Array Prototypes - Iteration Methods

Lesson Goals

Students should be able to:

  • Articulate the difference between arrays and objects, and understand when you would use each one
  • Define what a prototype method is and what it allows you to do
  • List several prototype methods for both arrays and objects
  • Understand how to manipulate arrays and objects, and the use-cases for different prototype methods

Arrays & Objects

Arrays and objects are the more complex data types that are available to us in JavaScript. What are all the data types you know of?

In Your Notebook Write down everything you know about arrays. Think about when you’ve used them in the past, where you’ve seen them, and what you’ve done with them.

An array is essentially a comma-separated list of related values. For example:

let pizzaToppings = ['onions', 'garlic', 'peppers'];

A Review of for Loops

With Someone Next to You Talk about the structure of a for loop. What does each part of the for loop do?

for (part 1; part 2; part 3) {
  part 4

Prototype Methods

In order to understand what a prototype method is, let’s break down the terms individually. A prototype is a model of something and how it should look or behave. We can build off of prototypes to create multiple copies of similar models. A method in JavaScript is simply a function that’s defined on an object.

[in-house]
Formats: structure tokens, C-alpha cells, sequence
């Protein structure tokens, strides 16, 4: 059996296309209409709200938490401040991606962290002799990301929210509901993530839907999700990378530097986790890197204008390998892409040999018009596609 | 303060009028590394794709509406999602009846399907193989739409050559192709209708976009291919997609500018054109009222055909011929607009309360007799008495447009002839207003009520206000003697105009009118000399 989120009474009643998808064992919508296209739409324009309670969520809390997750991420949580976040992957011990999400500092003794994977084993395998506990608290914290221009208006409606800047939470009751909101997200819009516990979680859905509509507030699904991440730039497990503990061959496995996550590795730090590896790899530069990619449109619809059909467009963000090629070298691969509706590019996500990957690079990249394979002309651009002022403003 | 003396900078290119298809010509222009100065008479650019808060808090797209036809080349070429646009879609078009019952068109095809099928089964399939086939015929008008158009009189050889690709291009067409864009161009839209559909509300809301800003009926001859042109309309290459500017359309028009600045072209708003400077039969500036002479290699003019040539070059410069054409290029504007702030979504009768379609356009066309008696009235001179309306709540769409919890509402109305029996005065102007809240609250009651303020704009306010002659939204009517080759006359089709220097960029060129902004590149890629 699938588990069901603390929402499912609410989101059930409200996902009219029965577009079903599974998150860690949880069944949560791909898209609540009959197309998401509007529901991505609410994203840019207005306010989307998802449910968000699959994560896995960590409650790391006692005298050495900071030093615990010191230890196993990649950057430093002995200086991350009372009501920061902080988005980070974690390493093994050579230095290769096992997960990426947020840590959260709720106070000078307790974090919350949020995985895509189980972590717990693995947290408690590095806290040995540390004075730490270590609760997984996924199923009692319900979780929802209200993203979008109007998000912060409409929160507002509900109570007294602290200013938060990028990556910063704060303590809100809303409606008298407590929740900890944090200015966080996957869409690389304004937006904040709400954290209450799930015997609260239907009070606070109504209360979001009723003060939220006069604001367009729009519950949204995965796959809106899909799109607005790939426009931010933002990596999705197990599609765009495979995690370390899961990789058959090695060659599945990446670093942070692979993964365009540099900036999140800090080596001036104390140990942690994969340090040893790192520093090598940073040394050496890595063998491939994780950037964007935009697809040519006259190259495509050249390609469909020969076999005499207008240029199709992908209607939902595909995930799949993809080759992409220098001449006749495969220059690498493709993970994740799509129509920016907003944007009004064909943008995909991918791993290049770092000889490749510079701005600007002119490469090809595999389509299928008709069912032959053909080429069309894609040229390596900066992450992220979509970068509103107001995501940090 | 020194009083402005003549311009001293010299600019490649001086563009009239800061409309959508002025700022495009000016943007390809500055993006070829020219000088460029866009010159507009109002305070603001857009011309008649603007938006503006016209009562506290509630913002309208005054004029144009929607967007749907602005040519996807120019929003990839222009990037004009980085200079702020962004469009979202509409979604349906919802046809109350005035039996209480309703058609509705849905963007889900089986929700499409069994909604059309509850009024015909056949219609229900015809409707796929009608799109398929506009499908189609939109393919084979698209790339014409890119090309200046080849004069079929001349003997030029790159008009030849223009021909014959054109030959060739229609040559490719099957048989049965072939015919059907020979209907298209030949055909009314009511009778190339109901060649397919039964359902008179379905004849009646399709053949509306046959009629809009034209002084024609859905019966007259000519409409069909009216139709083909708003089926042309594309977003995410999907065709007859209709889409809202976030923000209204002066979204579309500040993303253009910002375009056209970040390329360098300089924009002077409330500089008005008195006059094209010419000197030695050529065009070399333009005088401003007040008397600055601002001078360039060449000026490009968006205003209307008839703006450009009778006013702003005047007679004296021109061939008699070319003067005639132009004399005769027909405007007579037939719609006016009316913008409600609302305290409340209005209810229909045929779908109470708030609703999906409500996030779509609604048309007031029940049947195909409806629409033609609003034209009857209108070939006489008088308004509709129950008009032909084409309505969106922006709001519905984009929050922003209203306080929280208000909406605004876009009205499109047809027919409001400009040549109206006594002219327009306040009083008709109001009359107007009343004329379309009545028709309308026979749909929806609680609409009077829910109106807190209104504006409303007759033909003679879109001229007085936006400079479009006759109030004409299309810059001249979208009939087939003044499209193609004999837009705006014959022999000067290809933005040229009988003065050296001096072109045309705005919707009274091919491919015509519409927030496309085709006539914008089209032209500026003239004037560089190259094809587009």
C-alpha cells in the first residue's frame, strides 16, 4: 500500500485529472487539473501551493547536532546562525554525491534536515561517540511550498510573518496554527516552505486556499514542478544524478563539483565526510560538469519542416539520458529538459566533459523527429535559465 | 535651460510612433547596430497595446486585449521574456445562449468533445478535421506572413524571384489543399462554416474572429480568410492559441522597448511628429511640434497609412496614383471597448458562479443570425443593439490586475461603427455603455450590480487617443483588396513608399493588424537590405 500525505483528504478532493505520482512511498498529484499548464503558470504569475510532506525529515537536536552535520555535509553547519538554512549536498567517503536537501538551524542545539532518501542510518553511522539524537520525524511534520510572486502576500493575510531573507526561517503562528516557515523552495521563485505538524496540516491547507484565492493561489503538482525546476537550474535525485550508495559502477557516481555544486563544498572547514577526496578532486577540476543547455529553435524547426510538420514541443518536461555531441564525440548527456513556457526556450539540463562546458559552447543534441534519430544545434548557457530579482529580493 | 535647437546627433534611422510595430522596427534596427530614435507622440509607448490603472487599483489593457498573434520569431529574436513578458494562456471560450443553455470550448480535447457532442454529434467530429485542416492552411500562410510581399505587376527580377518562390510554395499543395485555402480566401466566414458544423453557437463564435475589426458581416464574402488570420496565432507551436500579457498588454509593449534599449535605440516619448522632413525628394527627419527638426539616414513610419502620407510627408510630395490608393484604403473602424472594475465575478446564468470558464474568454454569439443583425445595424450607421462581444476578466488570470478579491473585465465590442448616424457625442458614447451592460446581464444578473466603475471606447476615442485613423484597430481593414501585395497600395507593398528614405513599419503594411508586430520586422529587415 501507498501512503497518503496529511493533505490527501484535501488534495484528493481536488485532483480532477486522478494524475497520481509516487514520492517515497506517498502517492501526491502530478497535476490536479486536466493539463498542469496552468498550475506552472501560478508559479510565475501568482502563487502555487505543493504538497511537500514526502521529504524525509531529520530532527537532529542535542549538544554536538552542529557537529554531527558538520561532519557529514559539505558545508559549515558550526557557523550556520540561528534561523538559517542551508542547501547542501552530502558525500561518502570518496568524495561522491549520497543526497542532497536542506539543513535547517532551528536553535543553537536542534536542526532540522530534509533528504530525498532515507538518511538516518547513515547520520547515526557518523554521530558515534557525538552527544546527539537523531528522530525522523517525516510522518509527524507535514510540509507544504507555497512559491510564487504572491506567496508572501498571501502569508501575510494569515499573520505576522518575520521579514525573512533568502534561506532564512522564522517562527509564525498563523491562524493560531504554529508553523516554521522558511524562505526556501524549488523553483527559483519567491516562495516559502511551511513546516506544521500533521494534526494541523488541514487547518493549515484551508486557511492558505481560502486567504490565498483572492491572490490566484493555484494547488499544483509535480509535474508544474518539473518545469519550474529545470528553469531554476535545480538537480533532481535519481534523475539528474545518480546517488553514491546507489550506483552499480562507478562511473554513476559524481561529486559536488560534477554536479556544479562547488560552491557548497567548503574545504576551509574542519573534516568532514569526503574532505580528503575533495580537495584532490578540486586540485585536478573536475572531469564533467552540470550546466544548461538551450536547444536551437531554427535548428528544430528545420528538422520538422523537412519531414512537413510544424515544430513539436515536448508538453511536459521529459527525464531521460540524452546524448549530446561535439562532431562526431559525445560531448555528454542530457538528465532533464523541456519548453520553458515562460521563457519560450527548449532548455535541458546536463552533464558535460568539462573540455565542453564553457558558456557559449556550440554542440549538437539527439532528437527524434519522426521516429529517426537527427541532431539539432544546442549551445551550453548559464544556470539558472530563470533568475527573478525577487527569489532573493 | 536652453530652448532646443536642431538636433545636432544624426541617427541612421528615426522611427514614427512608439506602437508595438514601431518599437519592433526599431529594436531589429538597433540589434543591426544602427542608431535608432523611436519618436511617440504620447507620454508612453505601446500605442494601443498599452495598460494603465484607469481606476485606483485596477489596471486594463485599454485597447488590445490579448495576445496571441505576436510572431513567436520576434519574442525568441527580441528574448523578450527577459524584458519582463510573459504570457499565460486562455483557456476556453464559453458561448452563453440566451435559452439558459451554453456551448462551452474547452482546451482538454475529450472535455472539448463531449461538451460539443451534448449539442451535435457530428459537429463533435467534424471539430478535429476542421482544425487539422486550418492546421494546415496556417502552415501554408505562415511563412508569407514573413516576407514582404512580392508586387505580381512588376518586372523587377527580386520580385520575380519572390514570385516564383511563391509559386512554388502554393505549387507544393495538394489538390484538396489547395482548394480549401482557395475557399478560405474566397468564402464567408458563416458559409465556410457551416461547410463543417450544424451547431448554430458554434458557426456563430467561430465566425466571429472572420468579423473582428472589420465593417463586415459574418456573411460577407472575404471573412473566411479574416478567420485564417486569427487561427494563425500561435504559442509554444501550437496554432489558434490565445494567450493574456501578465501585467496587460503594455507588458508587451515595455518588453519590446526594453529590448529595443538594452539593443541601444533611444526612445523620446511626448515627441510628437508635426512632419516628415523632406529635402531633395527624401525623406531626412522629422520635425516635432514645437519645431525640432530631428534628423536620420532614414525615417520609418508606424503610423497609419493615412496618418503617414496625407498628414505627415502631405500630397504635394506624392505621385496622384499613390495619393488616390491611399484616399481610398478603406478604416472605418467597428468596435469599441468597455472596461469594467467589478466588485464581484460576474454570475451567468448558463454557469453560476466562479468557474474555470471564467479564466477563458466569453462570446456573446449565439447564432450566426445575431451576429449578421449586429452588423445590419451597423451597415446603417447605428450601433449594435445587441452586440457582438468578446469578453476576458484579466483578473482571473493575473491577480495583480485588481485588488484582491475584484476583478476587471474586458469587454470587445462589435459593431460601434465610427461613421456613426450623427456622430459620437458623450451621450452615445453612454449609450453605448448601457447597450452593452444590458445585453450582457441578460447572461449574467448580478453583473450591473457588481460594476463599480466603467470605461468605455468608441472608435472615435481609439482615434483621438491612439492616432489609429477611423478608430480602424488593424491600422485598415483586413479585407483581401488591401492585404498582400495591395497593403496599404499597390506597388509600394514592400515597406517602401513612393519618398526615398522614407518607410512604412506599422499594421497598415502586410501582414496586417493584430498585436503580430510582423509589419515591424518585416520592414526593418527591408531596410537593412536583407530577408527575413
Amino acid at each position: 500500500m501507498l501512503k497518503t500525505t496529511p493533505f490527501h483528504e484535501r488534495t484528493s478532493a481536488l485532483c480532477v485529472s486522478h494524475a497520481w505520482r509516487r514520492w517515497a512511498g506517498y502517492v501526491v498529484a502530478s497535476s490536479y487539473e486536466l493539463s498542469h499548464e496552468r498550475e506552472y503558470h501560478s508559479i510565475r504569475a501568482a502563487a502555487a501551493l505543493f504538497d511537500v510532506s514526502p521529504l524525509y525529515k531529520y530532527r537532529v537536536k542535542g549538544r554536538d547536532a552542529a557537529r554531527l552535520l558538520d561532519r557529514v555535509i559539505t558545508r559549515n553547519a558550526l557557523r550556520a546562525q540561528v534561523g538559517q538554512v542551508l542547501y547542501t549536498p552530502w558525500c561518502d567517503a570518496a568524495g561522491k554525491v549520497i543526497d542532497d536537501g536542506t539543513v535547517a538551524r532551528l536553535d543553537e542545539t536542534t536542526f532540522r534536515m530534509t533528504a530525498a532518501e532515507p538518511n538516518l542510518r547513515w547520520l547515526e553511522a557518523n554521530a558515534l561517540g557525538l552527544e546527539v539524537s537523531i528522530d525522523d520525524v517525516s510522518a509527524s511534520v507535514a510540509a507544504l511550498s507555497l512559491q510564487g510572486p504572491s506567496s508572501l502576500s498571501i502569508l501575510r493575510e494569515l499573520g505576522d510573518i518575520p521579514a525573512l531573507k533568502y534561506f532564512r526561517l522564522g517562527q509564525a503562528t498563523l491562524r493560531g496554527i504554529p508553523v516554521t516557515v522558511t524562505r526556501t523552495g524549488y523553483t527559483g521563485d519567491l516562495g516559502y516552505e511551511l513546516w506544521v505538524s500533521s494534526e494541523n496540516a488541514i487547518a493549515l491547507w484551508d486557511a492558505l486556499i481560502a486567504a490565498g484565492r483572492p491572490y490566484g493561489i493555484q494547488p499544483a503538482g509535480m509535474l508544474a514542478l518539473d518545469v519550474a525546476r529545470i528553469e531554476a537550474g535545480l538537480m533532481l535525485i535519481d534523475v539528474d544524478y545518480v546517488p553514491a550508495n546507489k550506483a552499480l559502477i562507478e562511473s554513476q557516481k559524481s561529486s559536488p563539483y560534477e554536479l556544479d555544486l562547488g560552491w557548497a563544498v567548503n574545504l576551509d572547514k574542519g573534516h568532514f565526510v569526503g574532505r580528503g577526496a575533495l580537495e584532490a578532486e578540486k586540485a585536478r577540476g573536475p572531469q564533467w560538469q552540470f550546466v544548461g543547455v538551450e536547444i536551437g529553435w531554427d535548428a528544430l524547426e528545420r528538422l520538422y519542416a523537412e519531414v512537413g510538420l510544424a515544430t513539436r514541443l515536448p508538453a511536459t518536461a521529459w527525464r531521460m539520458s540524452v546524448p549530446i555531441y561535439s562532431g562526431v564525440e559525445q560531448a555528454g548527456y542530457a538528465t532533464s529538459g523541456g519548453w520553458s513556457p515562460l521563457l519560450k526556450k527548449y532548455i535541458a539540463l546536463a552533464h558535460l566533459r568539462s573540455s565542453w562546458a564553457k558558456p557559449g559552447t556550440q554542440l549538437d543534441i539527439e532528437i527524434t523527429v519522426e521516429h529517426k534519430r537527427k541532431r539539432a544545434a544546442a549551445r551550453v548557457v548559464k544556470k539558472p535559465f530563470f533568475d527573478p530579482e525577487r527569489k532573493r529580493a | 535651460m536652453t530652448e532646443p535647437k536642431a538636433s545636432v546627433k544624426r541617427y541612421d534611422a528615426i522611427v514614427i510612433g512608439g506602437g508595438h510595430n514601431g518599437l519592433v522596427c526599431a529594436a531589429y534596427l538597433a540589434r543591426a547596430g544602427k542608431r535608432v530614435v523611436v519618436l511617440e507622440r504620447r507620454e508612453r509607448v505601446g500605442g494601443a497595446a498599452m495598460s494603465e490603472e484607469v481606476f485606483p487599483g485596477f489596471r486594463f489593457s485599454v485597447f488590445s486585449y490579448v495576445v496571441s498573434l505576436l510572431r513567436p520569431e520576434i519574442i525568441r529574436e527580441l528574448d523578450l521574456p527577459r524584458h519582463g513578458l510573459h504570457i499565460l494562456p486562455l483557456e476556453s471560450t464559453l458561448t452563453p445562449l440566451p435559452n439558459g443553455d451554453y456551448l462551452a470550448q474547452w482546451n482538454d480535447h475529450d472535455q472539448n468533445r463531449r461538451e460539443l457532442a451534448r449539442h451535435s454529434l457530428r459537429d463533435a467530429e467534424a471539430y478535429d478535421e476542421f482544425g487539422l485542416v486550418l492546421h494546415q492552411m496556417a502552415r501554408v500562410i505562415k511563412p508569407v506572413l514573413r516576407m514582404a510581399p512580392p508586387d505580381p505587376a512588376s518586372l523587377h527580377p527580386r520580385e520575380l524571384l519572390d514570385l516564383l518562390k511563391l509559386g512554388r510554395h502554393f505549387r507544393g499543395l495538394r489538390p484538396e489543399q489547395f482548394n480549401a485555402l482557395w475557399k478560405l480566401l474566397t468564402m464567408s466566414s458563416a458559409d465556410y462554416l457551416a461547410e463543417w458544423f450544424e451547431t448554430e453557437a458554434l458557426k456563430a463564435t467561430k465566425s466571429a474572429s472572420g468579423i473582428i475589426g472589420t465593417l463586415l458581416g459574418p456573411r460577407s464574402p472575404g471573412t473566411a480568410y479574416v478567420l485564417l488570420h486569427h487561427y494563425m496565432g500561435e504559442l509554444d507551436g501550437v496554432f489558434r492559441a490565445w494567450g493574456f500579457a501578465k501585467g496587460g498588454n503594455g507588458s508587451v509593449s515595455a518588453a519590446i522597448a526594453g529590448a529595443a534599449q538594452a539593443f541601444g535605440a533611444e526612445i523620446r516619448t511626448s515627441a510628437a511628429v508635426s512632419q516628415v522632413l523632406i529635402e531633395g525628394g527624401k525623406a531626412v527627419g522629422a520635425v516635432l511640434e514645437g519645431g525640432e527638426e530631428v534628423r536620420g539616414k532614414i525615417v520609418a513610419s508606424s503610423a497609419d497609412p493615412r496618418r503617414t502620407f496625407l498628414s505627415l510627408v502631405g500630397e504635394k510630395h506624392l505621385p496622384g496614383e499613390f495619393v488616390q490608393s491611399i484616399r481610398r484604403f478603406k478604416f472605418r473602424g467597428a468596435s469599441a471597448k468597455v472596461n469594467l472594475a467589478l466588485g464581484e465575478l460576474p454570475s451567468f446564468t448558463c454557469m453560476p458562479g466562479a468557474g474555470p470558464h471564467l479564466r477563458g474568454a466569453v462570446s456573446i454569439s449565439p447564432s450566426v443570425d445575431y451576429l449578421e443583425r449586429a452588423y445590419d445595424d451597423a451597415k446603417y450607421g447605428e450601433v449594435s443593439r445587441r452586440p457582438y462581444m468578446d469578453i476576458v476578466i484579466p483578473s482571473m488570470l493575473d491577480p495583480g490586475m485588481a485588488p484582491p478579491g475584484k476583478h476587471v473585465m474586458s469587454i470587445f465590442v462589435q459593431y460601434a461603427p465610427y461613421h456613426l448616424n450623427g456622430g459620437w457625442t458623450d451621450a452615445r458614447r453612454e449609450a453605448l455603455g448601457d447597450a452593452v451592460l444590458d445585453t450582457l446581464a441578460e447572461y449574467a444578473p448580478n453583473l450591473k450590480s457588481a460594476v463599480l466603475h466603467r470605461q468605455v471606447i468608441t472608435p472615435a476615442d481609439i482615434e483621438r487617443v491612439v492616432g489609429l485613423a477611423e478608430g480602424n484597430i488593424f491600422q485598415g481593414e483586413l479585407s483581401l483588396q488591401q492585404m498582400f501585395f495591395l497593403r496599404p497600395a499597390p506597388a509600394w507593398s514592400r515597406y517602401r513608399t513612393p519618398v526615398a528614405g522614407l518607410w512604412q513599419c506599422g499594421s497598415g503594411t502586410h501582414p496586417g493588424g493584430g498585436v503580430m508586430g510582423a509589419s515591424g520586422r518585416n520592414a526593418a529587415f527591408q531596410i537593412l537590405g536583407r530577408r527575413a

Prototype methods are functions that allow you to manipulate the value of a particular data type or class. JavaScript comes with several built-in data types that each have their own prototype methods, that allow you to interact with them in certain ways. For example, you might want to add or remove an item from an array. Or inspect the properties on an object. Prototype methods allow you to perform these actions and manipulate your values.

Array Iteration Methods (Prototypes)

What are they? Why are they useful? They loop through an existing array and apply a callback function to each element that might mutate each element and return a new value. Iteration methods generally take in a callback function as their first argument:


Callback Functions

All the methods we’ll talk about today will take a callback function. You’ve likely seen these before, but we’ll got over the basic syntax:

someData.somePrototype(function callBack (mandatoryParameter [,optionalParameters... ]) {
  // some statements
  // often a return statement

Easy, right?

Side Note:

Many callbacks require a return statement. Remember that these statements determine what the CALLBACK returns, not what the METHOD returns. The method may return something different, and this value may need to be captured (in a variable, another return statement…).

You can find more information on different prototype methods and their callbacks here.

There are many array prototype methods out there, but we are going to focus on some of the iterator methods: forEach, map, find, filter, and reduce.


Use Case: when you want to perform an operation on every element in an array. Note: forEach does NOT return anything. It’s just a for loop in a method.

let words = ['hello', 'world'];

words.forEach(word => {

Console will print:

Use Case: when you want a new array based on your original, with some modification to each item. Note: map will return a new array of the same length as the original array.